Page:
Commentary Critical and Explanatory
on the Whole Bible
"The first trace of a shade upon the bright form of the young Church.
Probably among the new Christians a kind of holy rivalry had sprung up,
every one eager to place his means at the disposal of the apostles"
[OLSHAUSEN]. Thus might the new-born zeal of some outrun their abiding
principle, while others might be tempted to seek credit for a liberality
which was not in their character.
2. kept back part of the price, his wife also being privy to it--The
coolness with which they planned the deception aggravated the guilt of
brought a certain part--pretending it to be the whole proceeds of the
3-6. why hath Satan filled--"why . . . fill--"why hast thou suffered
him to fill"
thine heart--so criminally entertaining his suggestion? Compare
"why hast thou conceived this thing in thine heart?" And see
Joh 13:2, 27.
to lie to the Holy Ghost--to men under His supernatural illumination.
4. While it remained, was it not thine own? and after it was sold, was
it not in thine own power?--from which we see how purely voluntary
were all these sacrifices for the support of the infant community.
not lied to men but God--to men so entirely the instruments of the
directing Spirit that the lie was rather told to Him: language clearly
implying both the distinct personality and the proper divinity
of the Holy Ghost.
5. Ananias . . . gave up the ghost . . . great fear came on all that
heard these things--on those without the Christian circle; who,
instead of disparaging the followers of the Lord Jesus, as they might
otherwise have done on the discovery of such hypocrisy, were awed at the
manifest presence of Divinity among them, and the mysterious power of
throwing off such corrupt matter which rested upon the young Church.
6. the young men--some of the younger and more active members of the
church, not as office-bearers, nor coming forward now for the first
time, but who probably had already volunteered their services in making
subordinate arrangements. In every thriving Christian community such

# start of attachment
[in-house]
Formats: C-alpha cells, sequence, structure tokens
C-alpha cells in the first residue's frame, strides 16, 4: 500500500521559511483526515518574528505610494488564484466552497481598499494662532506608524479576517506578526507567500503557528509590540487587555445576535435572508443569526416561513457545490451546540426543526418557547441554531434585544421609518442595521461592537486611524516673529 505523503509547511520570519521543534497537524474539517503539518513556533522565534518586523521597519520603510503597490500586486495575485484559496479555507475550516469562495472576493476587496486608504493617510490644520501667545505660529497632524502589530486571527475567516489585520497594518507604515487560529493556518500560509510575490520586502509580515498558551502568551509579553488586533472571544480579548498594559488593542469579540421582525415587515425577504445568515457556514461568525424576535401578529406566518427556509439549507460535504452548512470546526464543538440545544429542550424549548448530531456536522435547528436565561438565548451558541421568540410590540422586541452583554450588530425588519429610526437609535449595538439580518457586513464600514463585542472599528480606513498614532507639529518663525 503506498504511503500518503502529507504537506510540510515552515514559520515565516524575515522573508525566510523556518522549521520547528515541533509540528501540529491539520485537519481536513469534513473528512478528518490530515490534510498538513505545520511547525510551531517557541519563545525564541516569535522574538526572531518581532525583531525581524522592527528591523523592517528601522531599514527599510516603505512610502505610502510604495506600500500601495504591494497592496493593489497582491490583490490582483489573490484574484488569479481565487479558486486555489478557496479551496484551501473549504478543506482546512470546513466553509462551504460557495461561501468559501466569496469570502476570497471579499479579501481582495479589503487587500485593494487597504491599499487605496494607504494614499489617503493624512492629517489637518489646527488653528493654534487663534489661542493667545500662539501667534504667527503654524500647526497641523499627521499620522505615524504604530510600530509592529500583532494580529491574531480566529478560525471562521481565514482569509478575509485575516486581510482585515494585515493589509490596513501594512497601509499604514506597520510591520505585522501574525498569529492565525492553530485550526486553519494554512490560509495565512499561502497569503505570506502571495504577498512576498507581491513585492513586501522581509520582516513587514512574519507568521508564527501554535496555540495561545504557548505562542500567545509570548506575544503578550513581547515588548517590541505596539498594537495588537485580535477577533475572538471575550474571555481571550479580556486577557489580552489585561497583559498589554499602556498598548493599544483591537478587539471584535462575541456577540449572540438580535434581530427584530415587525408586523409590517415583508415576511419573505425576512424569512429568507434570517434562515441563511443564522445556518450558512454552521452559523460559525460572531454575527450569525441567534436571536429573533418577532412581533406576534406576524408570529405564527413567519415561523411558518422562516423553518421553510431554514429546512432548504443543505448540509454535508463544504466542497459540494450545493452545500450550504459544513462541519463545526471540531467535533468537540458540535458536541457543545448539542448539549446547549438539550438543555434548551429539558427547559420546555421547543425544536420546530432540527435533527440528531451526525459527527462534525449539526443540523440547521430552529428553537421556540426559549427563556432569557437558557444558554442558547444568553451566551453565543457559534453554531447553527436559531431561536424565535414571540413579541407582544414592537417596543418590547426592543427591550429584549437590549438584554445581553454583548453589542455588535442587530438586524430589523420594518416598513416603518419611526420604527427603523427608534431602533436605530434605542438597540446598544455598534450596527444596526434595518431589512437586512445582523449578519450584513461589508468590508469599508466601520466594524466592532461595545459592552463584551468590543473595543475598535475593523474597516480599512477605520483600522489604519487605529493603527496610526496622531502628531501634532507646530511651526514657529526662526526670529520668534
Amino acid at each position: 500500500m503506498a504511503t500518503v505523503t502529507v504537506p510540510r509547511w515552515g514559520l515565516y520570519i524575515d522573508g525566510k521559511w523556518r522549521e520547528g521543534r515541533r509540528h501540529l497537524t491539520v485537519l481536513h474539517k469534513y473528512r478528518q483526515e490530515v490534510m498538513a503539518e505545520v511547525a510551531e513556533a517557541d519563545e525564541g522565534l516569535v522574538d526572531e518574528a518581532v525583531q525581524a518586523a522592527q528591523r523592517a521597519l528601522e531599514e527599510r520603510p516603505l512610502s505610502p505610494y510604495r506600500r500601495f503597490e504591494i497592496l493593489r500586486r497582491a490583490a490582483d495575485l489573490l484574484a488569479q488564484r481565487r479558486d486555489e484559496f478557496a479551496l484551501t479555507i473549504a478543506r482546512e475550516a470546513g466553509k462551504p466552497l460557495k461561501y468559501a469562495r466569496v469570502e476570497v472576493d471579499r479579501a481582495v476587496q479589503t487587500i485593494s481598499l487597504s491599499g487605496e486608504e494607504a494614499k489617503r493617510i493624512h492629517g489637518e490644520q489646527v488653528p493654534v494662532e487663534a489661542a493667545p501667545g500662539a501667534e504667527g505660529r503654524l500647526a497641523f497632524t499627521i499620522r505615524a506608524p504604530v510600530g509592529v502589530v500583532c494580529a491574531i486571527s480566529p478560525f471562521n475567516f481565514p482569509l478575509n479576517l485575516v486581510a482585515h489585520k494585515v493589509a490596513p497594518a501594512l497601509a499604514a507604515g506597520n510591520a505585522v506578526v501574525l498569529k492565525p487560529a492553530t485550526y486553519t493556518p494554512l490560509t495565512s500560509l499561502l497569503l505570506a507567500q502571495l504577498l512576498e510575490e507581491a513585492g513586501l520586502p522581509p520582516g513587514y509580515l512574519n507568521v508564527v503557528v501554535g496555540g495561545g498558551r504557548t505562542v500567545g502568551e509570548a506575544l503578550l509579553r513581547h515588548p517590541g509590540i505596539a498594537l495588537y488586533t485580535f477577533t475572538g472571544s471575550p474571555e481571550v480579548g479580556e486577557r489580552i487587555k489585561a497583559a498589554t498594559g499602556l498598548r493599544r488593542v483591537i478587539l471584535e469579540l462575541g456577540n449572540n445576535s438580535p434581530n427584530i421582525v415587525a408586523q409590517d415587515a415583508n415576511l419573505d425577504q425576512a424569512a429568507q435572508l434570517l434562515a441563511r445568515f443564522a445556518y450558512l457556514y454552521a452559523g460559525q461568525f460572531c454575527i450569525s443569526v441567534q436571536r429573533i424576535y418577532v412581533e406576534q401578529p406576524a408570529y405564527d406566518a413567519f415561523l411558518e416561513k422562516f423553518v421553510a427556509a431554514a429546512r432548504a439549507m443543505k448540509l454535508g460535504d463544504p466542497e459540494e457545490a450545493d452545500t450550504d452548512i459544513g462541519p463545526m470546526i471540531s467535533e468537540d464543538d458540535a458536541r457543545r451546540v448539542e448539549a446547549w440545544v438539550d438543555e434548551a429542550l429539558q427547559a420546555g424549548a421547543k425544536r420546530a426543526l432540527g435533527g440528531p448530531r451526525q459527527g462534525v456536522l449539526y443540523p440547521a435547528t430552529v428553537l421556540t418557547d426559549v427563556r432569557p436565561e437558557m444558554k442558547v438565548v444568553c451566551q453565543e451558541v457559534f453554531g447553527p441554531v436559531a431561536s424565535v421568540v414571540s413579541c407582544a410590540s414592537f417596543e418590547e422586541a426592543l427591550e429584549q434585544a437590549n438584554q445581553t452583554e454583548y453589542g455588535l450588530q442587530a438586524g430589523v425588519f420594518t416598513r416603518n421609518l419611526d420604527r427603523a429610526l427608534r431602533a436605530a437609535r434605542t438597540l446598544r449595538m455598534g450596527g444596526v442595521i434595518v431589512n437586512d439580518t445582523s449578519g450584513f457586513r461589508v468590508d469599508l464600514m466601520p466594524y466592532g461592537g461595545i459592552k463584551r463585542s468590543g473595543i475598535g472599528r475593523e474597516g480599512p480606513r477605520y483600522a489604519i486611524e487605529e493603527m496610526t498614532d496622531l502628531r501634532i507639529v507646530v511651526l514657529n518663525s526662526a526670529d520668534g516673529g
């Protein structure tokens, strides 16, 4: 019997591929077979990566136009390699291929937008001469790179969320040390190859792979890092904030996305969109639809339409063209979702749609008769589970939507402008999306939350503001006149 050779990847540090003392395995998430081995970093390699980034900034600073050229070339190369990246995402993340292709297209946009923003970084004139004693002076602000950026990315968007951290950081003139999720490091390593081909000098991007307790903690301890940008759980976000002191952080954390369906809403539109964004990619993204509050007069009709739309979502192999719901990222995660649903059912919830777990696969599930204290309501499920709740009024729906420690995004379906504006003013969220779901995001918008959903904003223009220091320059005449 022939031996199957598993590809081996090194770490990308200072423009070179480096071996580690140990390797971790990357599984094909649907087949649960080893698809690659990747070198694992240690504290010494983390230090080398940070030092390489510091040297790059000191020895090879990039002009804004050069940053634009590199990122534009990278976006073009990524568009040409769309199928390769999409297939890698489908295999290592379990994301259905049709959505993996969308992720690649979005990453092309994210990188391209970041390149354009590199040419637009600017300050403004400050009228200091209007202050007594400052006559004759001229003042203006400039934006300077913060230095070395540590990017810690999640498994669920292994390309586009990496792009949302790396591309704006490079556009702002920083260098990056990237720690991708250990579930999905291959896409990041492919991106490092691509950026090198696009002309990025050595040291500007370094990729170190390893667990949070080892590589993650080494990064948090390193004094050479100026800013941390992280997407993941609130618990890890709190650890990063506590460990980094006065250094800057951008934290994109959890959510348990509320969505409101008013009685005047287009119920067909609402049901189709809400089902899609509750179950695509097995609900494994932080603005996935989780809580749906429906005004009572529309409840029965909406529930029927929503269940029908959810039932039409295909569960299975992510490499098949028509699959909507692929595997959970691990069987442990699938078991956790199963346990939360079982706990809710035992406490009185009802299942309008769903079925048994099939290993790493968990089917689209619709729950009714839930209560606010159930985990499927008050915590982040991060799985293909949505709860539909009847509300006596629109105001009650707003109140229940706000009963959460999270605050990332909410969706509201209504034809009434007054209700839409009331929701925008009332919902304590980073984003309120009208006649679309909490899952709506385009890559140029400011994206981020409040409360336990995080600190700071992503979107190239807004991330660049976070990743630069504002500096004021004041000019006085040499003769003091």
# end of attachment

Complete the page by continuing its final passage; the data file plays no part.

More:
volunteers may be expected, and will be found eminently useful.
7-11. Tell me whether ye sold the land for so much--naming the sum.
9. How is it that ye have agreed together--(See on
to tempt the Spirit--try whether they could escape detection by
that omniscient Spirit of whose supernatural presence with the apostles
they had had such full evidence.
feet of them that buried thy husband are at the door--How awfully
10. buried her by her husband--The later Jews buried before sunset
of the day of death.
11. And great fear came upon all the church, &c.--This effect on the
Christian community itself was the chief design of so startling a
judgment; which had its counterpart, as the sin itself had, in Achan
while the time--at the commencement of a new career--was
PROGRESS OF THE
LEADS TO THE
ARREST OF THE
CONDUCTED BEFORE THE
12. Solomon's Porch--(See on
13-16. of the rest durst no man join himself, &c.--Of the unconverted
none ventured, after what had taken place, to profess discipleship; but
yet their number continually increased.
15. into the streets--"in every street."
on beds and couches--The words denote the softer couches of the rich
and the meaner cribs of the poor [BENGEL].
shadow of Peter . . . might overshadow some of them--Compare
So Elisha. Now the predicted greatness of Peter
as the directing spirit of the early Church, was at its height.
17-23. sect of the Sadducees--See on
for the reason why this is specified.
19. by night--the same night.
20. all the words of this life--beautiful expression for that Life in